Massachusetts Biotech Co. with Close Ties to Be The Match, U of M Files for IPO
A single human stem cell. ( Photo by Wellcome Images/CC)

Massachusetts Biotech Co. with Close Ties to Be The Match, U of M Files for IPO

Magenta Therapeutics looks to expand the amount of stem cells for marrow transplants.

A Massachusetts stem cell startup with close ties to the National Marrow Donor Program/Be The Match and the University of Minnesota has filed for a $100 million initial public offering.
Magenta Therapeutics Inc. of Cambridge filed IPO registration documents with the U.S. Securities Exchange Commission just before the long Memorial Day weekend, revealing its intention to go public just weeks after raising $50 million in a Series C venture capital financing round.
Be The Match BioTherapies, a subsidiary of the Minneapolis-based NMDP/Be The Match organization, participated in that Series C round as well as in a similar $50 million Series B round carried out last year.
Those investments highlighted Be The Match’s recent emergence as a venture capital player in companies working along the lines of its mission of advancing cell therapies for leukemia patients and others needing bone marrow/stem cell transplants.
Among Magenta’s chief assets is a new therapy called MGTA-456, which it claims is capable of expanding the number of cord blood stem cells available for transplantation. It is described as a “first-in-class” stem cell therapy in which a single umbilical cord blood unit is expanded via “aryl hydrocarbon receptor antagonism,” an innovative method of producing blood-specific stem cells from the undifferentiated stem cells in umbilical cord blood.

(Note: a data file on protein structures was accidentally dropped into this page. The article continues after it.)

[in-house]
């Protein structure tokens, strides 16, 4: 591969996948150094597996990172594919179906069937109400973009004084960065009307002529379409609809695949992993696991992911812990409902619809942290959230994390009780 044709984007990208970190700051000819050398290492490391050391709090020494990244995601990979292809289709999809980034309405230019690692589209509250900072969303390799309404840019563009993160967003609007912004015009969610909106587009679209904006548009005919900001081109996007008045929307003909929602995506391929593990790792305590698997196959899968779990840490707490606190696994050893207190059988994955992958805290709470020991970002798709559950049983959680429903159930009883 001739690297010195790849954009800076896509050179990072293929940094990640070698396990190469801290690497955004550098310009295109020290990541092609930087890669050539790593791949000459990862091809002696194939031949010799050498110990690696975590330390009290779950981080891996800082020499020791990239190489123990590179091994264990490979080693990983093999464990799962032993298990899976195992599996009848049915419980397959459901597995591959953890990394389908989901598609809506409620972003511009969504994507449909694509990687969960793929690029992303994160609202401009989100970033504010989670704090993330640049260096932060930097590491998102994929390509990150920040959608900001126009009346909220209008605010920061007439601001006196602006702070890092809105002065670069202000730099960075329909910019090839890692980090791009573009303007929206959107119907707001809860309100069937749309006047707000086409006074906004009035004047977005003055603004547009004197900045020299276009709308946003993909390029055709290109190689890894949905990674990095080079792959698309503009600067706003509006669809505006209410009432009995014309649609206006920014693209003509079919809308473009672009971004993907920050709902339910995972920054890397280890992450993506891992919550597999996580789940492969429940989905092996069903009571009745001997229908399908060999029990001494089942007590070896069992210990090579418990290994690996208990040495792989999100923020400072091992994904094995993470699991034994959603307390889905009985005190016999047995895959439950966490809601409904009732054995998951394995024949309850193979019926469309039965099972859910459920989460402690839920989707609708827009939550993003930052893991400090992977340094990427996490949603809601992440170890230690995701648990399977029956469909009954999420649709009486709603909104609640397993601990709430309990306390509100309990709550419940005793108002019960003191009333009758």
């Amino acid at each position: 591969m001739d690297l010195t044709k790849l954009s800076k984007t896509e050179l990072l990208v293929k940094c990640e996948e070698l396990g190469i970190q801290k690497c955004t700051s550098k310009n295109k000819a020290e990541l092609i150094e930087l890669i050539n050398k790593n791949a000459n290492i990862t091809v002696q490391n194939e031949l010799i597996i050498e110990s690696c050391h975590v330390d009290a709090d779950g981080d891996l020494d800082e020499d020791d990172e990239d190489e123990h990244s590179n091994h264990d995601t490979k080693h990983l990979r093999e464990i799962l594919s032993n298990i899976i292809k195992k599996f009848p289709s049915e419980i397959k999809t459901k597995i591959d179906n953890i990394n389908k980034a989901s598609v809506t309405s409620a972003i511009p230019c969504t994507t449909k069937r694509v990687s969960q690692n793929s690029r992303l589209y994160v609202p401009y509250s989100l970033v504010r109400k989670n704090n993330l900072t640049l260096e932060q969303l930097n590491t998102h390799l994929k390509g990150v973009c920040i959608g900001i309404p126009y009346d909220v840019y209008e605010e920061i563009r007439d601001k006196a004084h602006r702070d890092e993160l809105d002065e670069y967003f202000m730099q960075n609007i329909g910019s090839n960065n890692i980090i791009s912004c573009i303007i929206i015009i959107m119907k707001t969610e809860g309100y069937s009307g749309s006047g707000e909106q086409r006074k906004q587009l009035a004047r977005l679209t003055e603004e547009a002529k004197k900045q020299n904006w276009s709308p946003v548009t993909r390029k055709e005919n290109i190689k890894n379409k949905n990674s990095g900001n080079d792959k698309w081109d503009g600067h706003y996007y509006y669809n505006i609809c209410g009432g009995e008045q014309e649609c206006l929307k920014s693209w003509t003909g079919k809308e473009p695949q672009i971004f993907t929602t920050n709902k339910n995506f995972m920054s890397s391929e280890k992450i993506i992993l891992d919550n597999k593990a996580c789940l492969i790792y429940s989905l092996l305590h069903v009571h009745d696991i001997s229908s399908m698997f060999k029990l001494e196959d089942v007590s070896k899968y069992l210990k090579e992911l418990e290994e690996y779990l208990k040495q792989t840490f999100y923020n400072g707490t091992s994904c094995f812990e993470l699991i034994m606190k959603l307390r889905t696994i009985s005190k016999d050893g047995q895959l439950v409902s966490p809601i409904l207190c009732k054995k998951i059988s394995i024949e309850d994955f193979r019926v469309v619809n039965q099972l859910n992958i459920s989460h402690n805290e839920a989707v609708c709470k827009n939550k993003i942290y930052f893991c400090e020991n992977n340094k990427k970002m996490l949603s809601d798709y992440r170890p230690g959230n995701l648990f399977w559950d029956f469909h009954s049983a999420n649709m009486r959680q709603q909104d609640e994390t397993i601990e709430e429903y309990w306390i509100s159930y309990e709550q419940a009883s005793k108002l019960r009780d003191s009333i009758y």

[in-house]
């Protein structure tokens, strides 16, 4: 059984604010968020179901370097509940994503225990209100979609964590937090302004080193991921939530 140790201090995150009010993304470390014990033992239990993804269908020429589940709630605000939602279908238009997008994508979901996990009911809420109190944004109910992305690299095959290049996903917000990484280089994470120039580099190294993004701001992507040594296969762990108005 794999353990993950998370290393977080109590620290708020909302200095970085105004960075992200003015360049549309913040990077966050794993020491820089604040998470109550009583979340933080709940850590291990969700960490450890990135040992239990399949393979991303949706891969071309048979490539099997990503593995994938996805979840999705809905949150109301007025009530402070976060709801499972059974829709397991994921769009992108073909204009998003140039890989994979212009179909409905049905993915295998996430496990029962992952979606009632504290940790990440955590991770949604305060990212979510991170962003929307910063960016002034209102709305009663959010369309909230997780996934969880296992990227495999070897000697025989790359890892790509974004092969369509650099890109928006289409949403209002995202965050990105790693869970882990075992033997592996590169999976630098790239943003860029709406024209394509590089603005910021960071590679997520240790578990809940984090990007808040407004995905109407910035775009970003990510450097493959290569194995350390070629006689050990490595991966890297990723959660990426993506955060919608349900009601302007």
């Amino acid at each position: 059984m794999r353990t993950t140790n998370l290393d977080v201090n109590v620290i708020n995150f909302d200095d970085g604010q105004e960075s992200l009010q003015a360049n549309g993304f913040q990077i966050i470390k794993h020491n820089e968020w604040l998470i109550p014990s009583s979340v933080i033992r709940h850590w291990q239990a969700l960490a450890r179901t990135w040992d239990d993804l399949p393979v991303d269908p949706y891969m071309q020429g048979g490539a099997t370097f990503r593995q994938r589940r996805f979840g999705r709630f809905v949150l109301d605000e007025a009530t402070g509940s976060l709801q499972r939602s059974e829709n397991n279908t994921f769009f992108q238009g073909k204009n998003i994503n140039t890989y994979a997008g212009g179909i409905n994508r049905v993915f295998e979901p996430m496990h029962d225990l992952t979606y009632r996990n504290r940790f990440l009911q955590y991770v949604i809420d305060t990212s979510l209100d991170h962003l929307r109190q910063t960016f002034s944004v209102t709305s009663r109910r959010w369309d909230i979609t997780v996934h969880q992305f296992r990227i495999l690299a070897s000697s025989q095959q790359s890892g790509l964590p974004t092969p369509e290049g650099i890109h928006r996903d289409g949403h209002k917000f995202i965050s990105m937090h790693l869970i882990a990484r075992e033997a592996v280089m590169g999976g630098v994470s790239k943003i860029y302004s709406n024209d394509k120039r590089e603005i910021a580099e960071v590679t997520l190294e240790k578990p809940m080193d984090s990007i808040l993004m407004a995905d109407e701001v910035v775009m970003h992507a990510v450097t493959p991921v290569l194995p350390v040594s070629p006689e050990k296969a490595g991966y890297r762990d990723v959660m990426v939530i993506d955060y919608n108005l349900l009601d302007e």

Along with the VC investment, Be The Match BioTherapies and Magenta forged a strategic agreement allowing the company to “leverage” the Minneapolis group’s unique resources, including its cell therapy delivery platform, industry relationships, clinical trial design and management and patient outcomes data generated from the NMDP/Be The Match parent organization.
That agreement was strengthened in April when it was announced that Be The Match BioTherapies president Amy Ronneberg had been added to Magenta’s board of directors.
Meanwhile, the University of Minnesota is also playing a key role in the company’s quick development: John Wagner M.D., executive medical director of the U’s Bone Marrow Transplantation Program, is leading the research work on MGTA-456 as part of a clinical trial agreement.
The IPO move comes shortly after the U of M and the company announced treatment of the first patient with an inherited metabolic disorder in a Phase II clinical trial of therapy. The researchers said they had confidence that “transplantation utilizing a larger number of stem cells with MGTA-456 may reduce risk and enhance recovery post-transplant, thereby providing these children and their families the best opportunity to achieve an optimal outcome.”
The SEC filing revealed Magenta’s two largest shareholders as Boston-based biotech investors Third Rock Ventures (28.9 percent) and Atlas Venture (17.5 percent). Also holding a large stake is Google Ventures (12 percent), the VC arm of Google’s parent company Alphabet Inc.